Please use this identifier to cite or link to this item:
|Title:||Cold thermal processing in the spinal cord|
|Authors:||Wrigley, Paul John|
central thermal processing
superficial dorsal horn
whole-cell patch clamping
transient receptor potential receptors
|Abstract:||Two recently identified transient receptor potential (TRP) channels, TRPM8 and TRPA1, have been proposed to play an important role in mammalian cool and cold peripheral sensory transduction. When expressed in cell-lines the cloned TRPM8 and TRPA1 receptors have distinct pharmacological and temperature response characteristics. Although these receptors are also transported to the central terminals of primary afferents, little is known about their centrally mediated actions. In this thesis, I use an in vitro electrophysiological approach to investigate the dorsal horn processing of cool afferent modalities and the role of TRP ion channels. The results of this thesis provide further information on thermal processing, indicate direction for further research and suggest possible therapeutic targets for the management of abnormal cold sensory processing. Initial experiments demonstrate that the cooling agents and known TRPM8 and TRPA1 agonists, menthol and icilin, inhibit primary afferent evoked excitatory postsynaptic currents (EPSCs) in rat spinal cord dorsal horn neurons. In addition, temperature reduction, menthol and icilin increase the frequency of miniature EPSCs without affecting amplitude distribution or kinetics. Little or no direct postsynaptic effect on dorsal horn neurons, GABAergic or glycinergic transmission was found. In combination, these observations demonstrate that temperature reduction, menthol and icilin act presynaptically to increase the probability of glutamate release from primary afferent fibres. Further examination of the changes in glutamatergic synaptic transmission induced by temperature reduction, menthol and icilin reveals a subset of neurons sensitive to innocuous cool (< 29 oC) and low concentrations of icilin (3-10 µM) which closely match the temperature activation and pharmacological profile of TRPM8. In addition, the majority of lamina I and II neurons displayed characteristics partly consistent with TRPA1-activation, including a concentration-dependent response to icilin and blockade by ruthenium red. The present experiments did not allow thermal characterisation of these TRPA1-like responses. Together these observations indicate that the effects of menthol and icilin on glutamatergic synaptic transmission in the superficial dorsal horn are mediated by TRPM8 and possibly by TRPA1. Examination of the anatomical location of neurons activated by temperature reduction, menthol, icilin and capsaicin allowed the central termination pattern of thermoreceptive primary afferent fibres with specific TRP-like response characteristics to be determined. TRPM8-like presynaptic activation was confined to a subpopulation of neurons located in lamina I and outer lamina II, while the majority of neurons throughout laminae I and II received inputs sensitive to menthol, high concentrations of icilin and capsaicin. These findings suggest that innocuous cool sensation projects to a specific subpopulation of superficial dorsal horn neurons unlike other modalities (mediated by TRPV1, possibly TRPA1 and other receptors), which non-selectively engage circuits within the entire superficial dorsal horn. No morphological specificity was identified for recovered neurons after electrophysiological characterisation. Finally, mu-opioids were shown to inhibit basal glutamatergic synaptic transmission as well as menthol- and icilin-induced transmission in the superficial dorsal horn. Of particular interest, delta-opioids selectively inhibited icilin-induced synaptic transmission within the same location. The selective effect of delta-opioids suggests a possible role in modulating receptors activated by icilin (TRPM8 and TRPA1). Overall, this thesis provides further evidence that TRPM8 is responsible for the transduction of innocuous cold sensation in mammals and is a potential therapeutic target in humans with cold hyperaesthesia secondary to abnormal thermal processing. The use of delta-opioid agonists warrants further investigation in cold hypersensitivity states and potentially other forms of pain.|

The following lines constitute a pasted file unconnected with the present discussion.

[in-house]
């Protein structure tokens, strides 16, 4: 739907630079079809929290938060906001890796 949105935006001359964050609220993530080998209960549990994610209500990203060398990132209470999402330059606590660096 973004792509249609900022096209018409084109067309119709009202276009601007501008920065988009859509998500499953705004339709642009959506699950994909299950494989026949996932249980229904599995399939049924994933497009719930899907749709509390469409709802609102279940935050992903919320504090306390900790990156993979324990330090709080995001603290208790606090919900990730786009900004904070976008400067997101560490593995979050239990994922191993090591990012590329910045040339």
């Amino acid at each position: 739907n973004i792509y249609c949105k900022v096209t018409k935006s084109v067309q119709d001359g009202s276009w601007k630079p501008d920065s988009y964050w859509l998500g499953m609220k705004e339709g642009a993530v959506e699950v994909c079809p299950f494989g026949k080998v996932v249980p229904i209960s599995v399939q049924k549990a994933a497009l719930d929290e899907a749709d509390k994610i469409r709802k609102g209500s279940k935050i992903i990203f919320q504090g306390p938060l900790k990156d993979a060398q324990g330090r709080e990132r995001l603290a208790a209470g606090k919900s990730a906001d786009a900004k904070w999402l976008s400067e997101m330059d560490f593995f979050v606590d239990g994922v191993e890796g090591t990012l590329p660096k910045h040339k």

|Description:||Doctor of Philosophy(PhD)|
|Rights and Permissions:||The author retains copyright of this thesis.|
|Type of Work:||PhD Doctorate|
|Appears in Collections:||Sydney Digital Theses (Open Access)|
This work is protected by Copyright. All rights reserved. Access to this work is provided for the purposes of personal research and study. Except where permitted under the Copyright Act 1968, this work must not be copied or communicated to others without the express permission of the copyright owner. Use the persistent URI in this record to enable others to access this work.
|01front.pdf||Front portion of thesis||73.31 kB||Adobe PDF||View/Open|
|02whole.pdf||Whole thesis||3.58 MB||Adobe PDF||View/Open|
Items in Sydney eScholarship Repository are protected by copyright, with all rights reserved, unless otherwise indicated.